STREAMS OF CONSCIOUSNESS
Reading James Joyce and Virginia Woolf with Patrick McMahon
Every other Sunday, 5:00 to 7 p.m. (early arrivals from 4:30).
Suggested donations $10-$20 per discussion. Sandwiches, tea and wine included
For registration and syllabus, please contact Patrick McMahon, email@example.com
In 1919 Virginia Woolf, bemoaning the demise of the contemporary novel, still placed hope in various young writers experimenting with fresh forms:
They attempt to come closer to life, and to preserve more sincerely and exactly what interests and moves them . . . record(ing) the atoms as they fall upon the mind, in the order in which they fall . . . tracing the pattern, however disconnected and incoherent in appearance, which each sight or incident scores upon the consciousness.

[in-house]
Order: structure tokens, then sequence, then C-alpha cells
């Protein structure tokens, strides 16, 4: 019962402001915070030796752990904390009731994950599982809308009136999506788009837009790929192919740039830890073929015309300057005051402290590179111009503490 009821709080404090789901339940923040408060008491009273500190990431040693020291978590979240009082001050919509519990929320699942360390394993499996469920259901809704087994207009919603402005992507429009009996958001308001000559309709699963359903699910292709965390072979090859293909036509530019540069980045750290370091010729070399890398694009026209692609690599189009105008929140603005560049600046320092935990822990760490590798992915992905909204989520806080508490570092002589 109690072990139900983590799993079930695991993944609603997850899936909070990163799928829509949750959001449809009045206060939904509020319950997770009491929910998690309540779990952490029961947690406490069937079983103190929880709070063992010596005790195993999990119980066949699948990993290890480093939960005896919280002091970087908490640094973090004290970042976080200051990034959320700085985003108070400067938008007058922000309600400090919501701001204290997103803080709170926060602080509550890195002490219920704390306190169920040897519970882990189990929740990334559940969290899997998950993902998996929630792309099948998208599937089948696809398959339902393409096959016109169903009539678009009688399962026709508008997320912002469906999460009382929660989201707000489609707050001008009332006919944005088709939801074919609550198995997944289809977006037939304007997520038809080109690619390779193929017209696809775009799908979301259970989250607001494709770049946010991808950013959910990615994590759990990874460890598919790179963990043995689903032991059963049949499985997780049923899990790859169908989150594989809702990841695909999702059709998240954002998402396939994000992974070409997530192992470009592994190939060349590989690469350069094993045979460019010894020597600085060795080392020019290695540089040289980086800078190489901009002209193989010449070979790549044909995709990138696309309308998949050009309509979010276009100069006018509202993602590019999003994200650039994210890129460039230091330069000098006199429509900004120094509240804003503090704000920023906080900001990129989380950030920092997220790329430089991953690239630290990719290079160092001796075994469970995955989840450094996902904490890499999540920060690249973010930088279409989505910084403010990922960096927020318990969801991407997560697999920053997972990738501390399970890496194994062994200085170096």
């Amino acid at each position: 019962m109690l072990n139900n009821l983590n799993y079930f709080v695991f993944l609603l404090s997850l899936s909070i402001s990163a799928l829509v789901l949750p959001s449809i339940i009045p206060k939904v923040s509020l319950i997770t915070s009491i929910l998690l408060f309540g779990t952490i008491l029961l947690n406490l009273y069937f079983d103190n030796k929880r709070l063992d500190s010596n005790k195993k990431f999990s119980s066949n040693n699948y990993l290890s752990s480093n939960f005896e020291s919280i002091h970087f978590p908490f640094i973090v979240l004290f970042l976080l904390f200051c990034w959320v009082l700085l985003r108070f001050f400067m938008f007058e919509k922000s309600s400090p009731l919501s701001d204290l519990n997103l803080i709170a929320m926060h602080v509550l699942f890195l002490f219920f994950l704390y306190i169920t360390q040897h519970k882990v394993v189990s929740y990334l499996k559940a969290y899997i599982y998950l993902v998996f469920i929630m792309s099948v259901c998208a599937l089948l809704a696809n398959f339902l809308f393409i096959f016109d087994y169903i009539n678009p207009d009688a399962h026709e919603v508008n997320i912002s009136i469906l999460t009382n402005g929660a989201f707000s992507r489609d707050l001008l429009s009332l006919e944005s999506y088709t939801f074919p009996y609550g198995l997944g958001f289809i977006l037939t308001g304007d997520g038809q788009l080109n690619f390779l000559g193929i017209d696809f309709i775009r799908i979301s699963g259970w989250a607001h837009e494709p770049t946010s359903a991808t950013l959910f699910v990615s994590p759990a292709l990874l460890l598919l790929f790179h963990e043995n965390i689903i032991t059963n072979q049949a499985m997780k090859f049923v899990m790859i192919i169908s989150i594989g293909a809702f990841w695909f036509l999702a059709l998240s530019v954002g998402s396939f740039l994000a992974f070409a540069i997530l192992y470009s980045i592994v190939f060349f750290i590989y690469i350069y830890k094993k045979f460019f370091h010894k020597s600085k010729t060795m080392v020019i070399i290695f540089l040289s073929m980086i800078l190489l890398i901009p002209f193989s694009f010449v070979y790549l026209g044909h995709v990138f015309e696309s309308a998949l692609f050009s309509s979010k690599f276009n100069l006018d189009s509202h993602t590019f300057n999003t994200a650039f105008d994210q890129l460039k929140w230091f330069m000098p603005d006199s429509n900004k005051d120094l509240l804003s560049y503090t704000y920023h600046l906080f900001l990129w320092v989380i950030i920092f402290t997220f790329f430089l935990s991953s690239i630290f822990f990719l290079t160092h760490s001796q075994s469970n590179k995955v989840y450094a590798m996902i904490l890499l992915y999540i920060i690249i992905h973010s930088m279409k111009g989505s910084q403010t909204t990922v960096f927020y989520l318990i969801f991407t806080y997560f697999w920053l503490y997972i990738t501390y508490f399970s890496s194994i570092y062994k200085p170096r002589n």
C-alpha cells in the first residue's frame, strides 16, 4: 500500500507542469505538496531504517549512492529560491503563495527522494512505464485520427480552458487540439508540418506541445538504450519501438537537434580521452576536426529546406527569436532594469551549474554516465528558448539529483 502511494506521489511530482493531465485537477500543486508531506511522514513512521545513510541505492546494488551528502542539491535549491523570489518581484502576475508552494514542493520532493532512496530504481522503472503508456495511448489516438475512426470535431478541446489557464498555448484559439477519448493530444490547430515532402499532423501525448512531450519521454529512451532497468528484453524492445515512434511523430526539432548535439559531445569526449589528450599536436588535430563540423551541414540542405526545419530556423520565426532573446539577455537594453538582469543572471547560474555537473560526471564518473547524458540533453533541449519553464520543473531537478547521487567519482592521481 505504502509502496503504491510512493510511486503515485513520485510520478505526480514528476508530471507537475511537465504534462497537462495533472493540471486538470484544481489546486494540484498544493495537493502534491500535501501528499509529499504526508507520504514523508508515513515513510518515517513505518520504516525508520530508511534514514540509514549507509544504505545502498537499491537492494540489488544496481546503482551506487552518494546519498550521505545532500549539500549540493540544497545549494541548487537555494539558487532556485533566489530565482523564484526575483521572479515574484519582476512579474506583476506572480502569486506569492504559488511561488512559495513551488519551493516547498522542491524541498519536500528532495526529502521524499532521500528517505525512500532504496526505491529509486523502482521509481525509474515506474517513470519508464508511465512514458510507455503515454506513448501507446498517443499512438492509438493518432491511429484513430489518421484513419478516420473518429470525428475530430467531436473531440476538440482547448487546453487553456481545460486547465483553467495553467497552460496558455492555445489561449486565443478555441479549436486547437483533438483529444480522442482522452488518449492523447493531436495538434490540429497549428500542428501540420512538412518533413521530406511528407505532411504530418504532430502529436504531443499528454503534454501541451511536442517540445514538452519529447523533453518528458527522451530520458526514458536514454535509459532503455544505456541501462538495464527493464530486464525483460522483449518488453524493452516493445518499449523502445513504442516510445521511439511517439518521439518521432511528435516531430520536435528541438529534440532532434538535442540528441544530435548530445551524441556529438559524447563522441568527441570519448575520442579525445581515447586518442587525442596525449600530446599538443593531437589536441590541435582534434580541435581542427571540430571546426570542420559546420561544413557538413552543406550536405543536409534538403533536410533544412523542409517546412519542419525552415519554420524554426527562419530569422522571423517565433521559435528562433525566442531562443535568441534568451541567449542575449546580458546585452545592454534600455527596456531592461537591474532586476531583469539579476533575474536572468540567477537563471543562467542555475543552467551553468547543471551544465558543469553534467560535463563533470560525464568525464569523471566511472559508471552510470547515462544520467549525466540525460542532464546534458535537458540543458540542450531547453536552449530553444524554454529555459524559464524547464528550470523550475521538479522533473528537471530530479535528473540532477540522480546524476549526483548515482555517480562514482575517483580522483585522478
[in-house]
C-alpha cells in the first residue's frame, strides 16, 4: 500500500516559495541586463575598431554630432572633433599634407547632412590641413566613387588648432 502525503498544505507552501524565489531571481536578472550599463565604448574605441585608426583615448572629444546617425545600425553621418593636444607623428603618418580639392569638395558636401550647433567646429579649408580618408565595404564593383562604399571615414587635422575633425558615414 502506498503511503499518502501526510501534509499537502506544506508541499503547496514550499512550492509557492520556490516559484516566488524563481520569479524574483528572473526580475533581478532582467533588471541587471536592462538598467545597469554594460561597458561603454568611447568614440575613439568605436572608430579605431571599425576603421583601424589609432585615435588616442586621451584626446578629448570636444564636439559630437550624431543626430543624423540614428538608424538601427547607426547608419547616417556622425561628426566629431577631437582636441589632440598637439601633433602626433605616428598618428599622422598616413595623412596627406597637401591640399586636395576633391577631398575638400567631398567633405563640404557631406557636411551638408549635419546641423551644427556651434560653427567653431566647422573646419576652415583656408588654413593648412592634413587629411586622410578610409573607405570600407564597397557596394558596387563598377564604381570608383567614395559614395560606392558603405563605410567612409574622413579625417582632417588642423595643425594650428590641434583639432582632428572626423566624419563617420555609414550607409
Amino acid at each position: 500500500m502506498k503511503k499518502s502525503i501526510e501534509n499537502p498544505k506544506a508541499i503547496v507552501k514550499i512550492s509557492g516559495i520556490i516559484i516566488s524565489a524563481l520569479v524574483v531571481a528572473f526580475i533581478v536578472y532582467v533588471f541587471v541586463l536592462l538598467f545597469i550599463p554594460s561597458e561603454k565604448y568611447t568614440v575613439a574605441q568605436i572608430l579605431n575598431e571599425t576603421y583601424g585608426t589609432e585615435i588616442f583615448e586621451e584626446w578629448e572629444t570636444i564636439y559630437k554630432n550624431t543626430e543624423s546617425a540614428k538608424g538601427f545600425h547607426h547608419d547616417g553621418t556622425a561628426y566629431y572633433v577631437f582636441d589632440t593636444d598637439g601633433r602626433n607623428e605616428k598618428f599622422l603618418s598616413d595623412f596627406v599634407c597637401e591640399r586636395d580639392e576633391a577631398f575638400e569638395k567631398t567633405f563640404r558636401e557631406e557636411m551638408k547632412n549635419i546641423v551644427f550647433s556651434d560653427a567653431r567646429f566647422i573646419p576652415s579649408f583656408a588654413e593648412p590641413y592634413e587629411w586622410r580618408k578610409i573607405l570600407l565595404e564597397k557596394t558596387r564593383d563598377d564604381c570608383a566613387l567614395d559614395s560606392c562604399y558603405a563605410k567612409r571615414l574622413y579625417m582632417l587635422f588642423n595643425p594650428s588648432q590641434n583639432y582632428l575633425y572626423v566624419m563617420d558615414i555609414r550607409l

One of the most promising of those young writers, she noted, was James Joyce, whose Ulysses, then a work in progress, would in its published form open up the technique of “stream of consciousness,” an approach to narrative attempting to get closer to life and finding coherence in profusion. Woolf would in time be greatly influenced by Joyce in her own experiments with narritive voice, from Mrs. Dalloway to The Waves. Tracing the paths by which both artists arrived at their masterworks, our course of study will be sequenced in three, three-month series, of 7- 8 meetings each.
Fall/Winter, September 17th through December 10, 2017
We'll select our readings from The Portable Joyce, edited by Harry Levin, and The Virginia Woolf Reader, edited by Mitchell A. Leaska.